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Toxic Zone: World Trade Center Clean-Up Workers Face Hazardous Conditions

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A month after the twin towers vanished from the Manhattan skyline in blinding clouds of dust, what’s left at groundzero still smokes. Thick plumes rise from the twisted heaps of ruined steel. The fuels, paints, insulating materialsand other substances that made up the World Trade Center towers— may pose long-term health risks when incineratedand released into the air. Add to the mix exploded jet fuel and organic material from the over 5,000 people presumedkilled and you have a gigantic, uncontrolled demolition site, a place whose acrid exhalations can change incomposition by the minute based on the direction of the wind and the depth of the digging. And according to a sharplyworded federal report, hundreds of injuries to workers combing through the rubble at the World Trade Center mighthave been prevented had the city been faster to require proper training and equipment at what is still an “extremelyhazardous” work site.

Although about a third of the rubble has been moved to the Fresh Kills landfill on Staten Island, there are stillthousands of workers at the World Trade Centers site every day—from the operators who run the huge cranes liftingdebris from the site to steelworkers and other laborers on the debris piles, to the police who control the scene, thefirefighters on hand to search for bodies, National Guard troops, federal emergency workers, federal law enforcementpersonnel and volunteers.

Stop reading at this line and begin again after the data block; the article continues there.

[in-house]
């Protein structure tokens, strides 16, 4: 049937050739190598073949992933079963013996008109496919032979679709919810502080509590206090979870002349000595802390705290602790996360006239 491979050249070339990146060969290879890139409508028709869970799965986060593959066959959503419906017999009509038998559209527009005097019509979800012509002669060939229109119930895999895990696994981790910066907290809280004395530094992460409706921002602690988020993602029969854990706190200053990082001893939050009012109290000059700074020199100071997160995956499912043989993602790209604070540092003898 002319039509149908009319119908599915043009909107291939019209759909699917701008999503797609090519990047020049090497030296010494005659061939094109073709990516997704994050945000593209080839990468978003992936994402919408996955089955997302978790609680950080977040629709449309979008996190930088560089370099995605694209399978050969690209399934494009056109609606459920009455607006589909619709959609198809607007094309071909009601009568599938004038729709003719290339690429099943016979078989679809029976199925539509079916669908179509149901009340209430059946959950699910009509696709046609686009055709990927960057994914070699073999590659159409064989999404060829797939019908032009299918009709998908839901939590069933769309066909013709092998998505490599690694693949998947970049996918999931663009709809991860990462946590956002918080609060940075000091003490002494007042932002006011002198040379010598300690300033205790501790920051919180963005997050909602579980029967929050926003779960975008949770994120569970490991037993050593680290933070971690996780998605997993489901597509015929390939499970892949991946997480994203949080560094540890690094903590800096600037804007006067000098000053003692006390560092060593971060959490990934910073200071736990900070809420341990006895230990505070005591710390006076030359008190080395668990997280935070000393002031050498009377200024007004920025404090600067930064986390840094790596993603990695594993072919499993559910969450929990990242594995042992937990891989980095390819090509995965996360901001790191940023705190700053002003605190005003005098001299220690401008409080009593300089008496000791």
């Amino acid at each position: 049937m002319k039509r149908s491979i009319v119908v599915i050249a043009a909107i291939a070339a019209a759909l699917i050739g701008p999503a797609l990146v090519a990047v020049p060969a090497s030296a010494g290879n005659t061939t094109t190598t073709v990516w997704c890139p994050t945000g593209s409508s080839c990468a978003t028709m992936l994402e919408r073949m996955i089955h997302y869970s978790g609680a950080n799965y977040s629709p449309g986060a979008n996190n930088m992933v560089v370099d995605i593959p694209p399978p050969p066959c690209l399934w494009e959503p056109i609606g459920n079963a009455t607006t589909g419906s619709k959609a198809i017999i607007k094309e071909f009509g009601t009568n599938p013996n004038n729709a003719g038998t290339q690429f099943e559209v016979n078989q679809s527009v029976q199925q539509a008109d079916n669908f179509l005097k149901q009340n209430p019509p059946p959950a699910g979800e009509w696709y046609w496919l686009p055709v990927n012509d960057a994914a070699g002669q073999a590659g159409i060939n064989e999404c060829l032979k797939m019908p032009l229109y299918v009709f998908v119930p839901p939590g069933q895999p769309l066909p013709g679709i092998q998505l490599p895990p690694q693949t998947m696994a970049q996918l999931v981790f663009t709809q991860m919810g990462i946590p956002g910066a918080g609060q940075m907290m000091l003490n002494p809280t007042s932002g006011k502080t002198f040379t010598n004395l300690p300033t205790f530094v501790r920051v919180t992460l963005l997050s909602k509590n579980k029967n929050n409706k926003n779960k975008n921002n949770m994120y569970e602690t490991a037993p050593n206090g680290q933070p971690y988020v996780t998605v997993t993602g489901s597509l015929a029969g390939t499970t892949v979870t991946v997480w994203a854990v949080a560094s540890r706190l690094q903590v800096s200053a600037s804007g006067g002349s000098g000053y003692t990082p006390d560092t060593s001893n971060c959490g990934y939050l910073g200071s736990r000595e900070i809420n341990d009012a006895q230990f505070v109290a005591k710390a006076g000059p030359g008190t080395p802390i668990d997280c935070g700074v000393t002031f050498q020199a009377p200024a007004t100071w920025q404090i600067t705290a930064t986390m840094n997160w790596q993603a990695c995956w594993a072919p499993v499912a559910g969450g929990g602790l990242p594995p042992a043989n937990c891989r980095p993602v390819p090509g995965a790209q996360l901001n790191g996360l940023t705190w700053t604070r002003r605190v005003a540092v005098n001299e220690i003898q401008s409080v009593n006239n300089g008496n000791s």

The rescue and recovery efforts have taken place in an environment never anticipated by current health and safetystandards. And according to this report, there is no comprehensive safety and health plan on the site. The loss ofalmost the entire emergency management response team of the NY Fire Dept, as well as the fire department’s HAZMATinstructors and technicians has meant there is a serious shortage of HAZMAT personnel.

The National Hazardous Materials Training Program for the International Union of Operating Engineers has been down onthe site every day since September 18, trying to get the guys to wear respirators and change their clothes afterleaving the site to avoid bringing asbestos or other dangerous materials home.

Guests:

  • John Moran, engineer and industrial hygienist with the National Institute of Environmental HealthSciences, and author of a report on working conditions at the World Trade Center site.
  • Bruce Lippy, industrial hygienist with National Hazardous Materials Training Program for the InternationalUnion of Operating Engineers.

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